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Day 75 – Open Play and the Limits of Freedom

Freedom is a word we use a lot around here. We give the girls a lot of it.

As evidenced by this:



Or this…



Or this.


But obviously there are limits.

My children met those limits today, at an event ironically called, “Open Play.”

More of that in a minute.

The morning had been dedicated to an A Rocha meeting, and we had several families over to the house to discuss our Backyard Diversity Project. Carolyn visited us from the Cumberland River Compact (where the girls had received their Catfish Rodeo prize) and she told us a little bit about planting rain gardens in our yards.

Nashville people, did you know that you can request plants from the Cumberland River Compact, and they will give them to you for FREE?? For an 8×10 rain garden they will give you about 25 native plants. This is a pretty sweet deal, and I can’t wait to see what birds and butterflies frequent our garden after we get it set up.

Now to our experience at Open Play:

After our meeting, we went to our Homeschool Association’s Friday meet-up. We meet at a community center that also has a playground outside and a large amount of woods. It was cold today. COLD COLD COLD. It flurried in the morning and never really warmed up after that.

Once we got to Open Play, I instructed the girls immediately. “You will NOT go into the woods. You may not. It’s way too cold and I don’t want to have to find you. Go straight to the gym, please.”

Now, a quick visual reminder about what I am talking about:

Shelby Bottoms

This picture was from a day earlier in the fall, when it was beautiful and warm and sunny. Today was not warm and sunny. Today was FREEZING. I did not want to spend even five minutes in the 30 degree weather, no matter how much we’ve been craving outdoor time.

We slipped inside of the community center and the girls headed to the gym to ride on scooters, skates, and to play with their friends.

There is a lobby area outside of the gym where moms sit. We talk. We read. We knit. We work on projects on our laptops. Or we just sip coffee in a zombie stupor. We had been cooped up inside for so long without consistent gatherings with friends, so I knew my kids needed this time, and I needed it too.

But we were on a tight schedule today. I needed to run to Lipscomb to turn in a form for one of my classes, and then we had to get both of the girls to a dress rehearsal for their dance and drum recital. I had to leave at 2pm to give myself enough time not to be a nervous wreck.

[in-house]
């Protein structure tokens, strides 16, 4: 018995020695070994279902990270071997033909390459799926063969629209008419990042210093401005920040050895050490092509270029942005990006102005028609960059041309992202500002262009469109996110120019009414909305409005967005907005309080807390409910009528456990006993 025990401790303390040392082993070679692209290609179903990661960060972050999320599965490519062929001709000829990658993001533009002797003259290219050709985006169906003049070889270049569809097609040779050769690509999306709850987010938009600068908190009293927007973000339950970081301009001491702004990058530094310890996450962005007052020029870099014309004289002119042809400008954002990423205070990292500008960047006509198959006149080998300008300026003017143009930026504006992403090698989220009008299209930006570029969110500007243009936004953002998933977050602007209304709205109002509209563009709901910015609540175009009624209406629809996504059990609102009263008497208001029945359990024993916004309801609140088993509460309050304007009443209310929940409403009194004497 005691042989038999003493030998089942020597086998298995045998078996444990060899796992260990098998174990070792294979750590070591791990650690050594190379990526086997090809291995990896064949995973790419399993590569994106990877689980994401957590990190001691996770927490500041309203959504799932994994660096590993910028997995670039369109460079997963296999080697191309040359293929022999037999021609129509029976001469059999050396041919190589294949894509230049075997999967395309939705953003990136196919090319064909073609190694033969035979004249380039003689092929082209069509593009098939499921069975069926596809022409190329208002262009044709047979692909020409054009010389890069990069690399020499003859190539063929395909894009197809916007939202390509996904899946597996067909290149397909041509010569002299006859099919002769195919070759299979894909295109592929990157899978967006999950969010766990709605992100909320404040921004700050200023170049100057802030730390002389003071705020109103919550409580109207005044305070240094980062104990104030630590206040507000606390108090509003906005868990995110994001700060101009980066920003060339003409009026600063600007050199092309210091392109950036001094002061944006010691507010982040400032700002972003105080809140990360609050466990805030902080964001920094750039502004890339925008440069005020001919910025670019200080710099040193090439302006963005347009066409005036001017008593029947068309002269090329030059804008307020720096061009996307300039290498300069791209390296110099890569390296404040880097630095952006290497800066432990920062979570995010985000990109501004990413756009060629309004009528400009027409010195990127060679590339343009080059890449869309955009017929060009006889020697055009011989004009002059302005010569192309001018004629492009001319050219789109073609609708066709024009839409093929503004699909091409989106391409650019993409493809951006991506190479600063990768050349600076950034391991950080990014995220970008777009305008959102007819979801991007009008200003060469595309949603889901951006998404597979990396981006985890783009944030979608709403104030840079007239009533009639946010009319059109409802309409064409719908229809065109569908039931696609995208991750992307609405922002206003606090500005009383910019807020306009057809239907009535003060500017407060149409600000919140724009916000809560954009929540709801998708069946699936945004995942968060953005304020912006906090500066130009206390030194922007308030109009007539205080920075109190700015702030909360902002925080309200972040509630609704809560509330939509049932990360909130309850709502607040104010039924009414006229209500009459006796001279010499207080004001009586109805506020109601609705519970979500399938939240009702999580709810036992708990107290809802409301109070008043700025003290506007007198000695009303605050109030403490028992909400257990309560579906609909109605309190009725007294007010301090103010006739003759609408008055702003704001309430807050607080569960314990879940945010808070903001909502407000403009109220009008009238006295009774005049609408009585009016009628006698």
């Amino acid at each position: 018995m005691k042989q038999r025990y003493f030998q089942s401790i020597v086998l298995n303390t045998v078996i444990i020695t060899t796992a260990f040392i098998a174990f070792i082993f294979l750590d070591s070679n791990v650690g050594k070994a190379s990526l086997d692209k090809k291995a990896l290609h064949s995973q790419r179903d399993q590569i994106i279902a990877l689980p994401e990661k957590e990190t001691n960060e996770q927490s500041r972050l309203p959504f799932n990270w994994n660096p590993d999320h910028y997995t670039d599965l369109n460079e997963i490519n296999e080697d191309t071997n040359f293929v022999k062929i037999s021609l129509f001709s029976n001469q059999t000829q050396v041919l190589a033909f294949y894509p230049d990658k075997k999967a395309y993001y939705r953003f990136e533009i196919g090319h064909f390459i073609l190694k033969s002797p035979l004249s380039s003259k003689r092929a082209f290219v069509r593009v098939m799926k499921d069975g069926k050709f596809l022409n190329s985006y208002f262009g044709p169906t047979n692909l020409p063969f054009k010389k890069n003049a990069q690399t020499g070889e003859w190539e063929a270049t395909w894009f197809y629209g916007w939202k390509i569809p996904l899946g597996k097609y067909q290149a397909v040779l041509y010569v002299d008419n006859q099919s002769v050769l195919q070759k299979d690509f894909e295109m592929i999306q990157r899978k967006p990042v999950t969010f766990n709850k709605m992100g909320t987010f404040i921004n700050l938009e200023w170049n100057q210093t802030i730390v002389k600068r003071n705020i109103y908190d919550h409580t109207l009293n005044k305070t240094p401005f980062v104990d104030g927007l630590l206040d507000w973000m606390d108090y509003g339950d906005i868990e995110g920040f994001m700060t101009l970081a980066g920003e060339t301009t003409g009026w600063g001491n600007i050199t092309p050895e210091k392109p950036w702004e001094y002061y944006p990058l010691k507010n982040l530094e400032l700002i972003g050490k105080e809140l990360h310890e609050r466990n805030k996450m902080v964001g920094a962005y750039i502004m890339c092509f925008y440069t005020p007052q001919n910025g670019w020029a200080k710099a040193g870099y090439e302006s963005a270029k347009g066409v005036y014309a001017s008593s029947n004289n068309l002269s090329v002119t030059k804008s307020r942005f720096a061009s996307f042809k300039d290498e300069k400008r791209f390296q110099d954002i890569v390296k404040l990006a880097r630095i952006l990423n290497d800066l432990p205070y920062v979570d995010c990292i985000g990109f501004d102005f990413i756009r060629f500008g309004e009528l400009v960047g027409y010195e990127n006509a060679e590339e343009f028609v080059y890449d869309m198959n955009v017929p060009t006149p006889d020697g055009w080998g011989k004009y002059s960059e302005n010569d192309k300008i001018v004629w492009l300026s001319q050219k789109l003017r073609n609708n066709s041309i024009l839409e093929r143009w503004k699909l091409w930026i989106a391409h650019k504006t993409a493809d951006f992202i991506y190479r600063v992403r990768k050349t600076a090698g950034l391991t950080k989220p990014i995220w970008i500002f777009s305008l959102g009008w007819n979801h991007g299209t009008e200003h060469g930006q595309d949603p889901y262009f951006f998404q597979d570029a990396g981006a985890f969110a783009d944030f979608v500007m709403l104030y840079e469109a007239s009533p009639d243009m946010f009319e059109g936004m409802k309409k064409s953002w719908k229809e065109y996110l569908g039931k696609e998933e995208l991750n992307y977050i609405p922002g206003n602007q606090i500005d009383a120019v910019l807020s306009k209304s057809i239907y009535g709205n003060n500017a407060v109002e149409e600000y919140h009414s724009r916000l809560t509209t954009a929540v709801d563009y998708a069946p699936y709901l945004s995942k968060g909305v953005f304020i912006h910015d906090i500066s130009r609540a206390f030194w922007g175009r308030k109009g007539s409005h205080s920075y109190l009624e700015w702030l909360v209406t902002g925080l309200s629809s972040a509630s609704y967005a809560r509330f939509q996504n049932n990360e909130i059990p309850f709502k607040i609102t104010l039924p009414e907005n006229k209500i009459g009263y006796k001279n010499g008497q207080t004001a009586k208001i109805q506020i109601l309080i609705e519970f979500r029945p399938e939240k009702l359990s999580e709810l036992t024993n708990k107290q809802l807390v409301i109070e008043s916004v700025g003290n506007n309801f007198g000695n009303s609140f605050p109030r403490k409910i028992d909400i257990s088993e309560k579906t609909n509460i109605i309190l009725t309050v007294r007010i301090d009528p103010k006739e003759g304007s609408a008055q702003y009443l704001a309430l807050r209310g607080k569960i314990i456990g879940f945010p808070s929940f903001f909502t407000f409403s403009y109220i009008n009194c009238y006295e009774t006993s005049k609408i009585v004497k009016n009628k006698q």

At 1:55 I gave the girls the 5-minute warning. They were unusually cooperative. They immediately put aside the gym toys and picked up their jackets.

As we approached the door to leave, a friend of mine walked in. As the girls saw me stop to say hello to my friend, they asked, “Can we wait outside?” They caught me mid-sentence. They caught me off-guard. If I had five more seconds I would have realized the danger in giving them permission. They were asking for freedom when we only had five minutes.

I was glad to see my friend and to say hello. I knew our conversation would be less than a minute long. But, if you are a parent, you understand just how much can unravel in one minute.  I was out the door in less than 60 seconds. And the girls? Absolutely NOWHERE to be found.

You know the times when you’ve lost sight of your kids in the park or at the zoo or even the grocery store and you get a slight panicky feeling in your gut? I’ve felt that before. But NOT today. Today I felt only immediate anger. Because I knew they were fine. I knew exactly where they were. Safe, but deep down the trail into the woods. And I would have to go in there. Into the bone chilling wind. We were supposed to be getting into the car at that moment.

Outside it looked like a playdate ghost town. I saw a small handful of kids who were roughing the cold out on the playground. “Have you seen Sera and Amelie??” They hadn’t. They just dangled from the monkey bars like normal kids who don’t hike into woods when it’s literally freezing outside.

I ran to the opening to the woods where I knew they had gone in and I screamed their names, followed by:


If that doesn’t pull a kid from the fun adventure of the woods, I don’t know what will. I kept yelling anyway. I was cold and mad and annoyed.

After several minutes I walked back into the community center and my friend Alice noticed the look of rage concern on my face. She asked me if I was okay. I nearly cried, but again, not because I was worried about the girls–but because I was so mad! She offered a plan: If I absolutely had to leave to make the rest of the plans on time, she would keep an eye out for the girls until I got back.

I just felt so helpless. I didn’t really want to leave. I just wanted everyone to be in the car together and to go home. Out of the cold.